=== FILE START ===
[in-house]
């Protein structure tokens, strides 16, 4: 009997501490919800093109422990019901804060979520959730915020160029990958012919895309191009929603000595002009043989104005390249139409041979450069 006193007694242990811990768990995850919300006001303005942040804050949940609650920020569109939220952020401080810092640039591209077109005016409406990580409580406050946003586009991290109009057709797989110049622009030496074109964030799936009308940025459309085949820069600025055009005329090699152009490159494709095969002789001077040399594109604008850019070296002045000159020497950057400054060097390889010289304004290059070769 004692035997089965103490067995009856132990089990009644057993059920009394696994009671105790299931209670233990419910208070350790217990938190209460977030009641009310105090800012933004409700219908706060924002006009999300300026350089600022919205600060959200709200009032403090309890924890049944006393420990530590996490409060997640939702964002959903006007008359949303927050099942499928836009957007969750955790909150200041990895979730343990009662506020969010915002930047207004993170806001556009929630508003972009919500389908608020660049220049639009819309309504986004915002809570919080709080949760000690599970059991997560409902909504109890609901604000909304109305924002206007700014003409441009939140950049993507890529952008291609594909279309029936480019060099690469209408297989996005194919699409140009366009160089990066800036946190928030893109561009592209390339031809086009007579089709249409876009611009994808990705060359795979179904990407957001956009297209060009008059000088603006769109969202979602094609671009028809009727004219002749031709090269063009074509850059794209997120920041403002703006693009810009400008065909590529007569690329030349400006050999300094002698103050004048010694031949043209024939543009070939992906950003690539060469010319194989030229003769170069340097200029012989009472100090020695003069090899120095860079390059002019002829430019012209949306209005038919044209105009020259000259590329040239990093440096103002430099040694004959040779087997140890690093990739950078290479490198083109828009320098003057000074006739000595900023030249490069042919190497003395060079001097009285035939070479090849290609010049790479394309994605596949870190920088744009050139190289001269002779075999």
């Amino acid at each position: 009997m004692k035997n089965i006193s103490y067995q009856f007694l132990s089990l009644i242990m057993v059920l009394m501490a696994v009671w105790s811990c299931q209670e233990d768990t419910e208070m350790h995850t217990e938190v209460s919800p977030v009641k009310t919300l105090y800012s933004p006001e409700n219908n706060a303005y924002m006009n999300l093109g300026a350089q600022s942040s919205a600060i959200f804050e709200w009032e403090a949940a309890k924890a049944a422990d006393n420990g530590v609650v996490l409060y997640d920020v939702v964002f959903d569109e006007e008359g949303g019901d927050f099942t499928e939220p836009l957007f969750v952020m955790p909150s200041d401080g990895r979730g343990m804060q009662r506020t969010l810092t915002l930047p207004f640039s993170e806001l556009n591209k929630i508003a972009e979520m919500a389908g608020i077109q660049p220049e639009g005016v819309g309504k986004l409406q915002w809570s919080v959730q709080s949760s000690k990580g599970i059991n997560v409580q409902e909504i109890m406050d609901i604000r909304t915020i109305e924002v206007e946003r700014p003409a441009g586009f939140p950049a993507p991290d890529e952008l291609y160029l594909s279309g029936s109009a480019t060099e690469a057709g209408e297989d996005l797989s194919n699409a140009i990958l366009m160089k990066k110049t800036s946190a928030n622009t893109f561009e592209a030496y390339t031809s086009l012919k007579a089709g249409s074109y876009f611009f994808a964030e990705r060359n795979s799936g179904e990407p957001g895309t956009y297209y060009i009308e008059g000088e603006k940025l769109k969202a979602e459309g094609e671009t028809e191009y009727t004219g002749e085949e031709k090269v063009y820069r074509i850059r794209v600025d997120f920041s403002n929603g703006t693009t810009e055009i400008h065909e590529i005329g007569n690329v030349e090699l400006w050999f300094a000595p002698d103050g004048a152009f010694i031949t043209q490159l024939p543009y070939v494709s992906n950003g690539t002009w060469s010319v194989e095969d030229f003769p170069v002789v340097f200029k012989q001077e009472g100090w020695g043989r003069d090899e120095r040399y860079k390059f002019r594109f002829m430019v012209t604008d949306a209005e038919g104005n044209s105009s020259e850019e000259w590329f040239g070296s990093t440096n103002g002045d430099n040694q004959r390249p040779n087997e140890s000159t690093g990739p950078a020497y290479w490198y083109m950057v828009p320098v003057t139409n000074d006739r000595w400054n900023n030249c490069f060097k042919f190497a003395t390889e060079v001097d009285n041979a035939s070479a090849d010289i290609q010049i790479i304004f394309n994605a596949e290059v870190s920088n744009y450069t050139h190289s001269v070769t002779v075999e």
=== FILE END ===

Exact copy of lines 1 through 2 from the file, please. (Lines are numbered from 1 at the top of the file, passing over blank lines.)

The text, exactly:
[in-house]
């Protein structure tokens, strides 16, 4: 009997501490919800093109422990019901804060979520959730915020160029990958012919895309191009929603000595002009043989104005390249139409041979450069 006193007694242990811990768990995850919300006001303005942040804050949940609650920020569109939220952020401080810092640039591209077109005016409406990580409580406050946003586009991290109009057709797989110049622009030496074109964030799936009308940025459309085949820069600025055009005329090699152009490159494709095969002789001077040399594109604008850019070296002045000159020497950057400054060097390889010289304004290059070769 004692035997089965103490067995009856132990089990009644057993059920009394696994009671105790299931209670233990419910208070350790217990938190209460977030009641009310105090800012933004409700219908706060924002006009999300300026350089600022919205600060959200709200009032403090309890924890049944006393420990530590996490409060997640939702964002959903006007008359949303927050099942499928836009957007969750955790909150200041990895979730343990009662506020969010915002930047207004993170806001556009929630508003972009919500389908608020660049220049639009819309309504986004915002809570919080709080949760000690599970059991997560409902909504109890609901604000909304109305924002206007700014003409441009939140950049993507890529952008291609594909279309029936480019060099690469209408297989996005194919699409140009366009160089990066800036946190928030893109561009592209390339031809086009007579089709249409876009611009994808990705060359795979179904990407957001956009297209060009008059000088603006769109969202979602094609671009028809009727004219002749031709090269063009074509850059794209997120920041403002703006693009810009400008065909590529007569690329030349400006050999300094002698103050004048010694031949043209024939543009070939992906950003690539060469010319194989030229003769170069340097200029012989009472100090020695003069090899120095860079390059002019002829430019012209949306209005038919044209105009020259000259590329040239990093440096103002430099040694004959040779087997140890690093990739950078290479490198083109828009320098003057000074006739000595900023030249490069042919190497003395060079001097009285035939070479090849290609010049790479394309994605596949870190920088744009050139190289001269002779075999």